How to get more women working in STEM
Erin Babbey, Partner Relations Manager
If you are new to the topic, STEM is an acronym for science, technology, engineering and mathematics. The STEM fields have become an integral part of education. An increasing number of individuals are recognising its importance in their personal and professional development. The STEM fields include many disciplines, including biochemistry, computer science, nanotechnology and robotics (just to name a few).
STEM education is not just for those who want to be scientists, engineers or doctors. It is argued that STEM also helps facilitate critical thinking, problem solving, creative, and collaborative skills, all of which are seen in other industries. Kristen Smalley, Content Manager of recruitment agency Randstad, writes that, “virtually every industry willing to innovate and adapt will be touched […] by change and growth across all STEM fields”. In other words, if you want to thrive and flourish in today’s job market, you must adapt and accept technology’s emergence and advancement.
But there’s a problem
There is, however, one shortcoming in this field, and it has much to do with the underrepresentation of women. The problem is that women studying STEM are also less likely to enter their industry in the first place.
Darcy W. Hango, Senior Researcher with Insight on Canadian Society, writes a compelling article on the gender differences in STEM fields. While women make up the majority of university graduates, they are underrepresented in STEM. Based on a 2015 study discussed by Janice Gassam in Forbes, only 24 per cent of those employed in STEM occupations in the United States were women. Numbers for women of colour are even more abysmal, with only 2.9 per cent of Black women, 3.6 per cent of Latinas, and 4.8 per cent of Asian women earning STEM degrees. This underrepresentation is not exclusive to the United States or North America. It is mirrored globally.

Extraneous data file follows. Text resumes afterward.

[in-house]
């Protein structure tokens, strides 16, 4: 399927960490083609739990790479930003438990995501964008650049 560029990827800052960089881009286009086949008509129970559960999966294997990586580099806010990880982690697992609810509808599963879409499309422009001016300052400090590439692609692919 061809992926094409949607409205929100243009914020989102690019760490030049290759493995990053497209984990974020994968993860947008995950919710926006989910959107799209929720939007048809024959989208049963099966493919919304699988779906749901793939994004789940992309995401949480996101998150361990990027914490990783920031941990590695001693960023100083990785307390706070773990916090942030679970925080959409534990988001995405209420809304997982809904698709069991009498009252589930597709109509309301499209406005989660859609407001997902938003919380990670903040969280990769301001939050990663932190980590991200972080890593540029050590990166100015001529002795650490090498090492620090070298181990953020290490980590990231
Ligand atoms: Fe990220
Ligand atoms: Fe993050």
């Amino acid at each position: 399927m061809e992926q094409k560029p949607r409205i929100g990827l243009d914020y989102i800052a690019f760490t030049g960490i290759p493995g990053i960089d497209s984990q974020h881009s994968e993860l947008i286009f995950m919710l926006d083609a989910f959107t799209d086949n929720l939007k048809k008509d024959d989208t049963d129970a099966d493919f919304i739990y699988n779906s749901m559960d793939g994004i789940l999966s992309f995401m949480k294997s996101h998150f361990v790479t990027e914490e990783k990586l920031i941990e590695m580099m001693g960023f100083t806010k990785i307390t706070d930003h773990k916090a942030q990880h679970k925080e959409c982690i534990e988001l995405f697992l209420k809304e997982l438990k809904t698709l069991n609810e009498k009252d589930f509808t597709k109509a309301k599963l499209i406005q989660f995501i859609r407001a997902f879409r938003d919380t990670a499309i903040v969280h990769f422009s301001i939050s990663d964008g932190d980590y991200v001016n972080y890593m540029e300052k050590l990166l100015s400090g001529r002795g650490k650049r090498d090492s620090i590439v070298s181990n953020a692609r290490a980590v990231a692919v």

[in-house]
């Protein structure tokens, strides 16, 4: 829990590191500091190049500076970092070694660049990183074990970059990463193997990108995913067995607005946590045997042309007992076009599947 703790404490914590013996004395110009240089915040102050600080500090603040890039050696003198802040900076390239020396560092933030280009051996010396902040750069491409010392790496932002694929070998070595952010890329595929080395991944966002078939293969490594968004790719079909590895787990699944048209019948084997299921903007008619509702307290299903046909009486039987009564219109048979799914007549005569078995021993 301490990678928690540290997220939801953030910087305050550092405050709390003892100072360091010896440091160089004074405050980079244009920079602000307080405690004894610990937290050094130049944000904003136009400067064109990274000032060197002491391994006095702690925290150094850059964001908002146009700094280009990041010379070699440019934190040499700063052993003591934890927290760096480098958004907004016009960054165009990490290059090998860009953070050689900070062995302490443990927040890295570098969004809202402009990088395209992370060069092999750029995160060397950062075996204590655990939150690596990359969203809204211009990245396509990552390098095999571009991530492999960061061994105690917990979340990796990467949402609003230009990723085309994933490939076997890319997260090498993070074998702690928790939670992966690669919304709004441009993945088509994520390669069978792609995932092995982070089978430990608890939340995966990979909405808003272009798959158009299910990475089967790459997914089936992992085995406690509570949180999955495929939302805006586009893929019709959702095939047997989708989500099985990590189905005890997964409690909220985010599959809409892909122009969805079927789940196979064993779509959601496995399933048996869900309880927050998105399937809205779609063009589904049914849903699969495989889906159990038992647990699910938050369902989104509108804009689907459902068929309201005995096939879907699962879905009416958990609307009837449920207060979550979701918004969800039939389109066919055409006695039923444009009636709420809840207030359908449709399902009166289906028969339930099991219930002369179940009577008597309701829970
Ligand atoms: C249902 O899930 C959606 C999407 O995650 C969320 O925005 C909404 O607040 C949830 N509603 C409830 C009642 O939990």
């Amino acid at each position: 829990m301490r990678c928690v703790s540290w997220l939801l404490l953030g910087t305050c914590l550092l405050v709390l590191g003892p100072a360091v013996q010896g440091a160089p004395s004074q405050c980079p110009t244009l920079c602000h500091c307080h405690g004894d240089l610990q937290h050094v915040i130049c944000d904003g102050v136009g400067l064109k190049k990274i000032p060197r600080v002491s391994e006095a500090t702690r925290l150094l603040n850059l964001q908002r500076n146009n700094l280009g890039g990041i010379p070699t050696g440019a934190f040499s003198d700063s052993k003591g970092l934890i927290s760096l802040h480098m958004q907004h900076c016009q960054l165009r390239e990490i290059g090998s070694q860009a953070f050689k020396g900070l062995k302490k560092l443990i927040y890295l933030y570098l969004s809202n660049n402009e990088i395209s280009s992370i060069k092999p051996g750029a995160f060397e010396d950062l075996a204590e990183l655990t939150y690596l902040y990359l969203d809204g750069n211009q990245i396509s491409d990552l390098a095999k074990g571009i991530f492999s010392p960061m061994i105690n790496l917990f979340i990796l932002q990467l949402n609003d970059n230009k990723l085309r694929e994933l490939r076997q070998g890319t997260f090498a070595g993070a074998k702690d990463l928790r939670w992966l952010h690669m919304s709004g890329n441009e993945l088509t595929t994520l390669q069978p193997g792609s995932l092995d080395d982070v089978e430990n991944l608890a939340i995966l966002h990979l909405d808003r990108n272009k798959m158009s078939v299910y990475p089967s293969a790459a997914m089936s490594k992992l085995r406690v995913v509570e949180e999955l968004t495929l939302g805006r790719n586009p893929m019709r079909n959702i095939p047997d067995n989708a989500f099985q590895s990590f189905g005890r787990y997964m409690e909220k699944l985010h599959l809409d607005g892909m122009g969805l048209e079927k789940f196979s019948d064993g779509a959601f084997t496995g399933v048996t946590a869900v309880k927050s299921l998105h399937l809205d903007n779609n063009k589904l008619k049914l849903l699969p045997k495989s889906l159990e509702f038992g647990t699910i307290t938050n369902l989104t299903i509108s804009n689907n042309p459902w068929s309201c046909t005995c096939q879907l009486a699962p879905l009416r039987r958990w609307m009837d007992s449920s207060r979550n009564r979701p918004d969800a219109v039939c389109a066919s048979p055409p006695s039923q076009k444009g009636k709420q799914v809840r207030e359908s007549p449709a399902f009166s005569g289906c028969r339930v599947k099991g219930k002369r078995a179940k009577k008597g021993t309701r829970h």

How can women become more involved?
So why then do fewer women enter STEM programs, and how can women become more involved?
As an example, Gassam cites studies that show that men are typically favoured in science faculties. This bias has been well-established, so next comes the discussion on how to break through it. Gassam infers that “the first step towards making conditions in STEM more equitable for women is recognizing there is a problem and understanding the role of implicit bias”. Once the bias has been acknowledged, more training can be implemented so hiring managers can make more conscious decisions with who they employ.
In 2016, only 16 per cent of women in the American workforce were featured on billboards. Gassam also encourages the public to openly discuss women’s achievements, writing that “textbooks discuss Albert Einstein and Charles Darwin but students are less familiar with women who made important contributions to the STEM field.” She uses Gertrude B. Elion and Maria Goeppert-Mayer as examples of impactful women in the industry.
Finally, Gassam highlights the importance of mentorship, writing that women need is encouragement. An article by Catalyst compiles research including reports from women who have felt isolated in work environments dominated by men. They also reported a lack of sponsors, contributing to their decision to leave the industry. It is Gassam’s belief that organisations should offer more mentoring opportunities so female STEM employees have the chance to connect with other successful women within their field.
What can you, the student do?
Interested in pursuing a career in STEM? Have confidence in your abilities and research your field, finding potential mentors and opportunities to get more involved. Know that you have others on your side. UK organisation WISE exists to help women with their transition into STEM fields by listing available networks for support. Such organisations exist across the globe and are readily accessible to those who search for them. There is also Scwist in Canada, National Girls Collaborative Project in the United States, and companies like INWES that have branches worldwide.